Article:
Griffoul v. Seeman

Annotate this Case
[Civ. No. 14220. First Dist., Div. Two. Mar. 2, 1950.]

HENRY M. GRIFFOUL, Appellant, v. ALBERT MAX SEEMAN, Respondent


James F. Boccardo for Appellant.

Applebaum & Mitchell for Respondent.



Plaintiff sued for damages for personal injuries and injuries to his car. The jury returned a general verdict for $770. Plaintiff appeals on the ground that the verdict is insufficient.

[1] The appeal presents no question of law. It rests squarely on the settled rule that when a verdict is based on competent and sufficient evidence it will not be disturbed solely because there may be conflicting evidence. Taking the evidence in the light of that which is favorable to respondent, as we are required to do under this rule, it appears that when plaintiff stopped in obedience to an intersectional traffic signal in the city of Oakland his car was struck from the rear by the car driven by defendant. Plaintiff drove his car to two [96 Cal. App. 2d 314] hospitals in Hayward and East Oakland, but the hospital records do not show any entry. He then drove to his home in San Jose and the next day consulted a physician.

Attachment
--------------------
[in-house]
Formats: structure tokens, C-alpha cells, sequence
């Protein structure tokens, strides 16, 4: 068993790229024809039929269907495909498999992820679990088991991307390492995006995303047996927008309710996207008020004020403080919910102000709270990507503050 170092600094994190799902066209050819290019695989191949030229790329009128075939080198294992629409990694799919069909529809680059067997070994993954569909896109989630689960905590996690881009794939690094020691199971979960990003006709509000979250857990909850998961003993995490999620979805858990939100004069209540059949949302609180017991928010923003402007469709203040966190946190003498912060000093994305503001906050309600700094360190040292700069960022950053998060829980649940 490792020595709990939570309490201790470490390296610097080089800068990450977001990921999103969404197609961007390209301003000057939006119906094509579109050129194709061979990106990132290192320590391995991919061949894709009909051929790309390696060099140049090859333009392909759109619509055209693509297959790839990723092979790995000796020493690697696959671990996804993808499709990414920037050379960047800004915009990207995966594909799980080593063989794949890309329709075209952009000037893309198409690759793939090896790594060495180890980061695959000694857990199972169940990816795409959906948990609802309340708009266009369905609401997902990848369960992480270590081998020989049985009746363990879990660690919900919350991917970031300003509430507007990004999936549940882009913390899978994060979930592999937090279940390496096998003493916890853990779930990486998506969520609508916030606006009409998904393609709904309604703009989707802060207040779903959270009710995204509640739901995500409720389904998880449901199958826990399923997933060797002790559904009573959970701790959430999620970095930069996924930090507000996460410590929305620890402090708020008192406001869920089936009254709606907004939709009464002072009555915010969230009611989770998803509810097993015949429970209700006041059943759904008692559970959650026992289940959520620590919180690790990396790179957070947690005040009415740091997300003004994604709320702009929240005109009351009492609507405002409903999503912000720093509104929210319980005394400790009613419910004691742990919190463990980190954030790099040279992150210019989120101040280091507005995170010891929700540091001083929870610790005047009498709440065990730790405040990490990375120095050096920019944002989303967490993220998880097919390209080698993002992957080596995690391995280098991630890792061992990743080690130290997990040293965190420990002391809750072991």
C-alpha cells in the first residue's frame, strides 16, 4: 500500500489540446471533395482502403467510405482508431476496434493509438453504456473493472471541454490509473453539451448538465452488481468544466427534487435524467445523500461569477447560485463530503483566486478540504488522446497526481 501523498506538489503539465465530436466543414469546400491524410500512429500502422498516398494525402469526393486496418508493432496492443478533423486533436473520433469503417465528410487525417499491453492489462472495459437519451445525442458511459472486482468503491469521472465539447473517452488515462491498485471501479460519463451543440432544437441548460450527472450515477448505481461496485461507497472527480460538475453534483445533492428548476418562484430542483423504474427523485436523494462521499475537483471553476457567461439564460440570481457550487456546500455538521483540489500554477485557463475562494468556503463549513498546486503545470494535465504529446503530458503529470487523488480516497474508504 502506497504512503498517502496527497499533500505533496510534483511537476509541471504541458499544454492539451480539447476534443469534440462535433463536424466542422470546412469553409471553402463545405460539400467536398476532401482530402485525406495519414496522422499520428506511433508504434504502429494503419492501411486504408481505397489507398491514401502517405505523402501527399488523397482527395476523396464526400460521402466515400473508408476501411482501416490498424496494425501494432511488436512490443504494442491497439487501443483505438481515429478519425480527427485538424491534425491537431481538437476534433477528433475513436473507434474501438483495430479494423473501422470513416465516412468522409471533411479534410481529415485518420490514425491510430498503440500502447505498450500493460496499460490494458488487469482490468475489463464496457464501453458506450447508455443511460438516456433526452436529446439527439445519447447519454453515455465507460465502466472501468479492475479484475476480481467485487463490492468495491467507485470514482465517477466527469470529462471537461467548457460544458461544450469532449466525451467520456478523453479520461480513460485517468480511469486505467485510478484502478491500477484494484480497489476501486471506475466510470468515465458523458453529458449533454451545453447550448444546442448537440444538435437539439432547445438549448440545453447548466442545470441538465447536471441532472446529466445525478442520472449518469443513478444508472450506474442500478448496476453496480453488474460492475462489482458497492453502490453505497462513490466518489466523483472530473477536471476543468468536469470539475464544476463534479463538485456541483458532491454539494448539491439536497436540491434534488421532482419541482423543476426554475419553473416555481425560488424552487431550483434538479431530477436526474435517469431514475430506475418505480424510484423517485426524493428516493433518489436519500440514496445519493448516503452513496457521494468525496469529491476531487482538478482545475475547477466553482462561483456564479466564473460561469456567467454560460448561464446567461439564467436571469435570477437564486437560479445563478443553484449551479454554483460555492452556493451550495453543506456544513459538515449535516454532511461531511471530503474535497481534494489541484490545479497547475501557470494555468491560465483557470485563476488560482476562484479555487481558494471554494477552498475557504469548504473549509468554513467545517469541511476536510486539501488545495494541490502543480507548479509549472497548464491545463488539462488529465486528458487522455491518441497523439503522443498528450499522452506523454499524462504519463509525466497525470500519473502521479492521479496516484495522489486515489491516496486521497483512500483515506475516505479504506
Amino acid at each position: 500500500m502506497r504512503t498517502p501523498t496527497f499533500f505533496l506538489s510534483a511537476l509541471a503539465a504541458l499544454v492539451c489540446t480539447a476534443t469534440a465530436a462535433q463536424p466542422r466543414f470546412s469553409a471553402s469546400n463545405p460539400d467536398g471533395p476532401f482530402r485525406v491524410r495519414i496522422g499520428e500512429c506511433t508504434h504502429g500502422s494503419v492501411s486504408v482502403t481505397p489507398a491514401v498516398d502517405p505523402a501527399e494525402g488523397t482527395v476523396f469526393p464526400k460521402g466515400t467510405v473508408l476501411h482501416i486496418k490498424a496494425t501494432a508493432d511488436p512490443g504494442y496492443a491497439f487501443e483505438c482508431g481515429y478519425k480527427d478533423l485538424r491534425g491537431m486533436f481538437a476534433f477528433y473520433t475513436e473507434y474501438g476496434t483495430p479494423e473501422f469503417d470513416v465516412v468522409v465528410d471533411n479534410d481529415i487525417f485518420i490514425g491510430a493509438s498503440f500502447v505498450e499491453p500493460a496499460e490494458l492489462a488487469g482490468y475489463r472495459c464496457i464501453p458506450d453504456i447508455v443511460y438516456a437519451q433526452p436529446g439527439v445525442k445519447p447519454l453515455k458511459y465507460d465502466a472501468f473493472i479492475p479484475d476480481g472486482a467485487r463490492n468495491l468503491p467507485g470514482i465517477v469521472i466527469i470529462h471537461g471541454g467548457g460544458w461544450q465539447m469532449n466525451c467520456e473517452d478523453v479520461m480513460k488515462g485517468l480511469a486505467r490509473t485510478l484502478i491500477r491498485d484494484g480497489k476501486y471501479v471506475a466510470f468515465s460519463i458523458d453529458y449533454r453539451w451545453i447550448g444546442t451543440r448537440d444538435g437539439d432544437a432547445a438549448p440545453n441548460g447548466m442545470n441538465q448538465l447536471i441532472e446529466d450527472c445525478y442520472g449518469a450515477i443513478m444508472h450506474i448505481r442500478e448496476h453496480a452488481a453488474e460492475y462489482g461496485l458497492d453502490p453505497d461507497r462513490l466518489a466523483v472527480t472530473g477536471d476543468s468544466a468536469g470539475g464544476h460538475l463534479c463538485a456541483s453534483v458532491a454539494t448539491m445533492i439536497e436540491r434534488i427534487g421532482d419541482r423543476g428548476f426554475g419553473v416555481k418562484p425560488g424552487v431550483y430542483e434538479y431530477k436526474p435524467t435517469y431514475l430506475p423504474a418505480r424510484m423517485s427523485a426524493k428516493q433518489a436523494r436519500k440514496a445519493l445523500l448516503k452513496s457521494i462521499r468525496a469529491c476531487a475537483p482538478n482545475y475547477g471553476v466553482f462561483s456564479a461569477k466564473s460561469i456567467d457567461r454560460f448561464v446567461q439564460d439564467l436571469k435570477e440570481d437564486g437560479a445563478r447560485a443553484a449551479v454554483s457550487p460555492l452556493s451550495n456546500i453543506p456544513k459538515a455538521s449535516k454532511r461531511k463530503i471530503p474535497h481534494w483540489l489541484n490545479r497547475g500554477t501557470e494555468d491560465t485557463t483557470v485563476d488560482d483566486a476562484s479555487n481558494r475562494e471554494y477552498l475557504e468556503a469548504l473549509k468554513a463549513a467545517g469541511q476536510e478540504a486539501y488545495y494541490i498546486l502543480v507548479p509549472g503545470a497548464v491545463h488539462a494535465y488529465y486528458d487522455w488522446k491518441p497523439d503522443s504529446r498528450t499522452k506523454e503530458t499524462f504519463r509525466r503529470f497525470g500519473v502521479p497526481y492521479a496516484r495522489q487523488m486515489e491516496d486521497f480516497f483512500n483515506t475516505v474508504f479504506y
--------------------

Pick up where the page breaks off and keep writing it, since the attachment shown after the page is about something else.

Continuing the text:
Plaintiff claimed injury to his neck requiring the use of a neck brace, injury to his car, and loss in his business. The evidence showed that the pain in the neck was caused by a misplaced vertebra of many years' standing, that the accident did not add to the previous injury or cause additional pain. Since the jury was able to observe the plaintiff during the trial and, since he testified that sometimes for three or four days a week he did his work without the neck brace, the jury may have drawn the inference that the neck brace was worn merely to create an impression that plaintiff was seriously injured. The evidence showed that repairs made to the car covered wornout parts which were not affected by the collision. The evidence showed that instead of suffering a loss in his business following the accident plaintiff's business increased from a $3,500 a month gross to $9,500 a month gross, and that he had plenty of work--was working nine hours a day.

On the whole the evidence was such that the jury could well have drawn the inference that plaintiff's physical injuries were slight and that the special damages claimed were grossly exaggerated.

Judgment affirmed.

Goodell, J., and Dooling, J., concurred.